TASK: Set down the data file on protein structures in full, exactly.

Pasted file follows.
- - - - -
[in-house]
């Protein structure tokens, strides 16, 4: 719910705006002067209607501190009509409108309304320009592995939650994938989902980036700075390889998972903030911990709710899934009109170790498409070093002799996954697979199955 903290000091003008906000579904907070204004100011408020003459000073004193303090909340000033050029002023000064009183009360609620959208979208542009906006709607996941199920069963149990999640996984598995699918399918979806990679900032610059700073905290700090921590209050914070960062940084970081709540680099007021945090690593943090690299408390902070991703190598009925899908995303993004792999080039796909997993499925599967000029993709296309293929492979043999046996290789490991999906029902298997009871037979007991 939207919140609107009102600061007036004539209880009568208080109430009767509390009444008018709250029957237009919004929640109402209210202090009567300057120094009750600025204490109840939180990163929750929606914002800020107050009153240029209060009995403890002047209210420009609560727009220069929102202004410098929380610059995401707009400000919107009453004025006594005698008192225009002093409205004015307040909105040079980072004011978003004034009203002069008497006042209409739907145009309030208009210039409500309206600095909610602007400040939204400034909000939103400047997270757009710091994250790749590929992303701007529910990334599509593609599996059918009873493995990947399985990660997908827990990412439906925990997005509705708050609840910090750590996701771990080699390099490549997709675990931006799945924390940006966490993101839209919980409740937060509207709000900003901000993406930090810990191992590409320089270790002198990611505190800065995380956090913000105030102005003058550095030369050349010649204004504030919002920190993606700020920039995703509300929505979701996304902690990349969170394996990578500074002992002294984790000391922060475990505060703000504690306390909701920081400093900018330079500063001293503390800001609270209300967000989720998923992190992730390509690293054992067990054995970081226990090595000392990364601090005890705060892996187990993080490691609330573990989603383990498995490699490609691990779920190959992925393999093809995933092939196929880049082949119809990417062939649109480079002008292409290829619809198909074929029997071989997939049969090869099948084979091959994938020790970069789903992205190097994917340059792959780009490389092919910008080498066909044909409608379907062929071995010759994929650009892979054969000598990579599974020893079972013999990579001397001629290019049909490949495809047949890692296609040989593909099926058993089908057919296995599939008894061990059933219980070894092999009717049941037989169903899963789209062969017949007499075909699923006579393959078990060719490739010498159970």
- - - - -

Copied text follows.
[in-house]
């Protein structure tokens, strides 16, 4: 719910705006002067209607501190009509409108309304320009592995939650994938989902980036700075390889998972903030911990709710899934009109170790498409070093002799996954697979199955 903290000091003008906000579904907070204004100011408020003459000073004193303090909340000033050029002023000064009183009360609620959208979208542009906006709607996941199920069963149990999640996984598995699918399918979806990679900032610059700073905290700090921590209050914070960062940084970081709540680099007021945090690593943090690299408390902070991703190598009925899908995303993004792999080039796909997993499925599967000029993709296309293929492979043999046996290789490991999906029902298997009871037979007991 939207919140609107009102600061007036004539209880009568208080109430009767509390009444008018709250029957237009919004929640109402209210202090009567300057120094009750600025204490109840939180990163929750929606914002800020107050009153240029209060009995403890002047209210420009609560727009220069929102202004410098929380610059995401707009400000919107009453004025006594005698008192225009002093409205004015307040909105040079980072004011978003004034009203002069008497006042209409739907145009309030208009210039409500309206600095909610602007400040939204400034909000939103400047997270757009710091994250790749590929992303701007529910990334599509593609599996059918009873493995990947399985990660997908827990990412439906925990997005509705708050609840910090750590996701771990080699390099490549997709675990931006799945924390940006966490993101839209919980409740937060509207709000900003901000993406930090810990191992590409320089270790002198990611505190800065995380956090913000105030102005003058550095030369050349010649204004504030919002920190993606700020920039995703509300929505979701996304902690990349969170394996990578500074002992002294984790000391922060475990505060703000504690306390909701920081400093900018330079500063001293503390800001609270209300967000989720998923992190992730390509690293054992067990054995970081226990090595000392990364601090005890705060892996187990993080490691609330573990989603383990498995490699490609691990779920190959992925393999093809995933092939196929880049082949119809990417062939649109480079002008292409290829619809198909074929029997071989997939049969090869099948084979091959994938020790970069789903992205190097994917340059792959780009490389092919910008080498066909044909409608379907062929071995010759994929650009892979054969000598990579599974020893079972013999990579001397001629290019049909490949495809047949890692296609040989593909099926058993089908057919296995599939008894061990059933219980070894092999009717049941037989169903899963789209062969017949007499075909699923006579393959078990060719490739010498159970």